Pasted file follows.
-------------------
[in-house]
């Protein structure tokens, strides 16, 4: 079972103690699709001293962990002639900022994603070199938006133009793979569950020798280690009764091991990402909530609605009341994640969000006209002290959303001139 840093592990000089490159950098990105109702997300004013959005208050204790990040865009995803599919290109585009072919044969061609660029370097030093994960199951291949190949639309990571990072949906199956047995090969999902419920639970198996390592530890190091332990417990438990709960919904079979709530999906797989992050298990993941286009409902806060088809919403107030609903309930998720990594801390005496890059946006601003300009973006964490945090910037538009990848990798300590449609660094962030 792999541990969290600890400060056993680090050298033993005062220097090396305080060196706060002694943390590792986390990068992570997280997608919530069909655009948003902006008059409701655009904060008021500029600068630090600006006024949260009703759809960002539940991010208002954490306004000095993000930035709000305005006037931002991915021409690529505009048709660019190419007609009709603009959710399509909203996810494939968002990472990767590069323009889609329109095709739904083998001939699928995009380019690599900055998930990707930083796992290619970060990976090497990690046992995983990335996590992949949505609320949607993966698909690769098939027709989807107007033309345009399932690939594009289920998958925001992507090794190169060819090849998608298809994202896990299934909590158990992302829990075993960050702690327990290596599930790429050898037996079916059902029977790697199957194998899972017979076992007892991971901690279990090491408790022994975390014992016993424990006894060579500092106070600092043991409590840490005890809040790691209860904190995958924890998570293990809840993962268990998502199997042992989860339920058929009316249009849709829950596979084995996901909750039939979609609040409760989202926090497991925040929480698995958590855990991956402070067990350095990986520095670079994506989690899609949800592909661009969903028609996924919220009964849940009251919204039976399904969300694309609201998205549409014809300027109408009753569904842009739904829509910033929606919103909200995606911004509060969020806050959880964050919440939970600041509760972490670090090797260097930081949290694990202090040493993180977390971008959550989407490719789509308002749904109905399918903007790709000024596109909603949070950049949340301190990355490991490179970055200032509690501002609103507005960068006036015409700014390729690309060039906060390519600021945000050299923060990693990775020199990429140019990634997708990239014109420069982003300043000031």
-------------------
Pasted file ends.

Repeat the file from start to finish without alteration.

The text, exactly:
[in-house]
């Protein structure tokens, strides 16, 4: 079972103690699709001293962990002639900022994603070199938006133009793979569950020798280690009764091991990402909530609605009341994640969000006209002290959303001139 840093592990000089490159950098990105109702997300004013959005208050204790990040865009995803599919290109585009072919044969061609660029370097030093994960199951291949190949639309990571990072949906199956047995090969999902419920639970198996390592530890190091332990417990438990709960919904079979709530999906797989992050298990993941286009409902806060088809919403107030609903309930998720990594801390005496890059946006601003300009973006964490945090910037538009990848990798300590449609660094962030 792999541990969290600890400060056993680090050298033993005062220097090396305080060196706060002694943390590792986390990068992570997280997608919530069909655009948003902006008059409701655009904060008021500029600068630090600006006024949260009703759809960002539940991010208002954490306004000095993000930035709000305005006037931002991915021409690529505009048709660019190419007609009709603009959710399509909203996810494939968002990472990767590069323009889609329109095709739904083998001939699928995009380019690599900055998930990707930083796992290619970060990976090497990690046992995983990335996590992949949505609320949607993966698909690769098939027709989807107007033309345009399932690939594009289920998958925001992507090794190169060819090849998608298809994202896990299934909590158990992302829990075993960050702690327990290596599930790429050898037996079916059902029977790697199957194998899972017979076992007892991971901690279990090491408790022994975390014992016993424990006894060579500092106070600092043991409590840490005890809040790691209860904190995958924890998570293990809840993962268990998502199997042992989860339920058929009316249009849709829950596979084995996901909750039939979609609040409760989202926090497991925040929480698995958590855990991956402070067990350095990986520095670079994506989690899609949800592909661009969903028609996924919220009964849940009251919204039976399904969300694309609201998205549409014809300027109408009753569904842009739904829509910033929606919103909200995606911004509060969020806050959880964050919440939970600041509760972490670090090797260097930081949290694990202090040493993180977390971008959550989407490719789509308002749904109905399918903007790709000024596109909603949070950049949340301190990355490991490179970055200032509690501002609103507005960068006036015409700014390729690309060039906060390519600021945000050299923060990693990775020199990429140019990634997708990239014109420069982003300043000031």